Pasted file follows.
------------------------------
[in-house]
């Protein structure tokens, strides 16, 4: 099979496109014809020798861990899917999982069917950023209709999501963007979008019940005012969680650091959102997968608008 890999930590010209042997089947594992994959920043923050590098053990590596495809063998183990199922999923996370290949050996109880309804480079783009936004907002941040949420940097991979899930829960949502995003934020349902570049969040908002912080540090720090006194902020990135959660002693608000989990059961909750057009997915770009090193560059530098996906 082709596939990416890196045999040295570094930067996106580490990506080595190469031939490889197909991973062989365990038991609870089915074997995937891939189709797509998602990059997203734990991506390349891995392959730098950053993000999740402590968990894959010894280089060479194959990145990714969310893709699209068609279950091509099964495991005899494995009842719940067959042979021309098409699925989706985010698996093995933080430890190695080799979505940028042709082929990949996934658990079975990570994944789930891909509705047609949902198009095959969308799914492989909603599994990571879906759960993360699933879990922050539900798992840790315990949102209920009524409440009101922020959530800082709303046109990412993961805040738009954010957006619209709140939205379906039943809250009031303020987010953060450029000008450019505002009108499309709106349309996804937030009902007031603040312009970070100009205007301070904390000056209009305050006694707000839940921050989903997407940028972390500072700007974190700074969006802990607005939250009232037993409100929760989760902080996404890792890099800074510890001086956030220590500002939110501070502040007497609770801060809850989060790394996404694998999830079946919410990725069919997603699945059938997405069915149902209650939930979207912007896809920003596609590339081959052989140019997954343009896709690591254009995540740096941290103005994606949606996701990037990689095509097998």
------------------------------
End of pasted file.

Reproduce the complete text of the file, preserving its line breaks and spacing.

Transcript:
[in-house]
């Protein structure tokens, strides 16, 4: 099979496109014809020798861990899917999982069917950023209709999501963007979008019940005012969680650091959102997968608008 890999930590010209042997089947594992994959920043923050590098053990590596495809063998183990199922999923996370290949050996109880309804480079783009936004907002941040949420940097991979899930829960949502995003934020349902570049969040908002912080540090720090006194902020990135959660002693608000989990059961909750057009997915770009090193560059530098996906 082709596939990416890196045999040295570094930067996106580490990506080595190469031939490889197909991973062989365990038991609870089915074997995937891939189709797509998602990059997203734990991506390349891995392959730098950053993000999740402590968990894959010894280089060479194959990145990714969310893709699209068609279950091509099964495991005899494995009842719940067959042979021309098409699925989706985010698996093995933080430890190695080799979505940028042709082929990949996934658990079975990570994944789930891909509705047609949902198009095959969308799914492989909603599994990571879906759960993360699933879990922050539900798992840790315990949102209920009524409440009101922020959530800082709303046109990412993961805040738009954010957006619209709140939205379906039943809250009031303020987010953060450029000008450019505002009108499309709106349309996804937030009902007031603040312009970070100009205007301070904390000056209009305050006694707000839940921050989903997407940028972390500072700007974190700074969006802990607005939250009232037993409100929760989760902080996404890792890099800074510890001086956030220590500002939110501070502040007497609770801060809850989060790394996404694998999830079946919410990725069919997603699945059938997405069915149902209650939930979207912007896809920003596609590339081959052989140019997954343009896709690591254009995540740096941290103005994606949606996701990037990689095509097998």